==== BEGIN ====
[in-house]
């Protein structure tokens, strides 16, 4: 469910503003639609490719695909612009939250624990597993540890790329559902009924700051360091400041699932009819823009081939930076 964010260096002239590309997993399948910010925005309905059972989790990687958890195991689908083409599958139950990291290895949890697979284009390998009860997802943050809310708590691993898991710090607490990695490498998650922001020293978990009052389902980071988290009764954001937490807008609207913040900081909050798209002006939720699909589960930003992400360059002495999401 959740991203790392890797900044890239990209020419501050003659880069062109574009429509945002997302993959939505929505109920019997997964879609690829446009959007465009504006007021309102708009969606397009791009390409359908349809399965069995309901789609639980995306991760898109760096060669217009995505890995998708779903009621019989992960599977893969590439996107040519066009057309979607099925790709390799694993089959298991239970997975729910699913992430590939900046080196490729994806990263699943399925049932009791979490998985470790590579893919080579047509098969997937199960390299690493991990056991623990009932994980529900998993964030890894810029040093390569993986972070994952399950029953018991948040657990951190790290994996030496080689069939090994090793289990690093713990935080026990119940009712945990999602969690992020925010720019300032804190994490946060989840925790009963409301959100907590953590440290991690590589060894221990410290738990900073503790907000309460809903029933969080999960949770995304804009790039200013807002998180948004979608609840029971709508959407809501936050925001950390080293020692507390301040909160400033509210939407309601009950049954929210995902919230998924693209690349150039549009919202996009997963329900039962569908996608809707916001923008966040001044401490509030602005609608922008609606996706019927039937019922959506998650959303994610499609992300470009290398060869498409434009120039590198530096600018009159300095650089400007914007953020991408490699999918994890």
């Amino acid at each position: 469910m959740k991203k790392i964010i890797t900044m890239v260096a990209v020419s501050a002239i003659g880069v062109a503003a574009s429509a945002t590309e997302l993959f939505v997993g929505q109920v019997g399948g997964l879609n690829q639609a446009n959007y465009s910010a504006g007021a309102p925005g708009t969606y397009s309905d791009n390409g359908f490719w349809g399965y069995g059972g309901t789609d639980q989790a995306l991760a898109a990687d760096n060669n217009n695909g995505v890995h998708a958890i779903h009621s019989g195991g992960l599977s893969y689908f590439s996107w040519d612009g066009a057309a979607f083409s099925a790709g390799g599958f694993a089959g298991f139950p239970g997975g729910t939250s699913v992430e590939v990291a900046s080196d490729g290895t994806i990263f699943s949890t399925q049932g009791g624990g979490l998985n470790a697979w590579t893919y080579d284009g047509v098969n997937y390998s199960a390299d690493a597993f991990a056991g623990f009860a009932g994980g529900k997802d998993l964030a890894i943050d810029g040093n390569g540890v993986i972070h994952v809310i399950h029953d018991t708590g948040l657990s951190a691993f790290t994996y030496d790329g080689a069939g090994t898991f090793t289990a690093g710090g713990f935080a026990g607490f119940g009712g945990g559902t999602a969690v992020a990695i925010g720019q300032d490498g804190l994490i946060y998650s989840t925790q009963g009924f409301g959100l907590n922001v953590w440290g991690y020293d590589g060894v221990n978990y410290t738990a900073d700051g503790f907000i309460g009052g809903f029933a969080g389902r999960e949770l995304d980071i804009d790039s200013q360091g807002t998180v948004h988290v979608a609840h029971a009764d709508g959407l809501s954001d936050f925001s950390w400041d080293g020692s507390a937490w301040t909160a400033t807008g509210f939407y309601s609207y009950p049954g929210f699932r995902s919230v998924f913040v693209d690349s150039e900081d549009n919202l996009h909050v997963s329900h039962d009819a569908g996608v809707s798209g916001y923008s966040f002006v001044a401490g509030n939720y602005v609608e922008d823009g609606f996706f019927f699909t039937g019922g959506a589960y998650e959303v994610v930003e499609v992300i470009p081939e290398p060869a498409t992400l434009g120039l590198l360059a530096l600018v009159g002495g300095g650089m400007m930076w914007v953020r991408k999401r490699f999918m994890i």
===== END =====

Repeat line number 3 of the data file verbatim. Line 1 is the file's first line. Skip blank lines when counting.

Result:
């Amino acid at each position: 469910m959740k991203k790392i964010i890797t900044m890239v260096a990209v020419s501050a002239i003659g880069v062109a503003a574009s429509a945002t590309e997302l993959f939505v997993g929505q109920v019997g399948g997964l879609n690829q639609a446009n959007y465009s910010a504006g007021a309102p925005g708009t969606y397009s309905d791009n390409g359908f490719w349809g399965y069995g059972g309901t789609d639980q989790a995306l991760a898109a990687d760096n060669n217009n695909g995505v890995h998708a958890i779903h009621s019989g195991g992960l599977s893969y689908f590439s996107w040519d612009g066009a057309a979607f083409s099925a790709g390799g599958f694993a089959g298991f139950p239970g997975g729910t939250s699913v992430e590939v990291a900046s080196d490729g290895t994806i990263f699943s949890t399925q049932g009791g624990g979490l998985n470790a697979w590579t893919y080579d284009g047509v098969n997937y390998s199960a390299d690493a597993f991990a056991g623990f009860a009932g994980g529900k997802d998993l964030a890894i943050d810029g040093n390569g540890v993986i972070h994952v809310i399950h029953d018991t708590g948040l657990s951190a691993f790290t994996y030496d790329g080689a069939g090994t898991f090793t289990a690093g710090g713990f935080a026990g607490f119940g009712g945990g559902t999602a969690v992020a990695i925010g720019q300032d490498g804190l994490i946060y998650s989840t925790q009963g009924f409301g959100l907590n922001v953590w440290g991690y020293d590589g060894v221990n978990y410290t738990a900073d700051g503790f907000i309460g009052g809903f029933a969080g389902r999960e949770l995304d980071i804009d790039s200013q360091g807002t998180v948004h988290v979608a609840h029971a009764d709508g959407l809501s954001d936050f925001s950390w400041d080293g020692s507390a937490w301040t909160a400033t807008g509210f939407y309601s609207y009950p049954g929210f699932r995902s919230v998924f913040v693209d690349s150039e900081d549009n919202l996009h909050v997963s329900h039962d009819a569908g996608v809707s798209g916001y923008s966040f002006v001044a401490g509030n939720y602005v609608e922008d823009g609606f996706f019927f699909t039937g019922g959506a589960y998650e959303v994610v930003e499609v992300i470009p081939e290398p060869a498409t992400l434009g120039l590198l360059a530096l600018v009159g002495g300095g650089m400007m930076w914007v953020r991408k999401r490699f999918m994890i």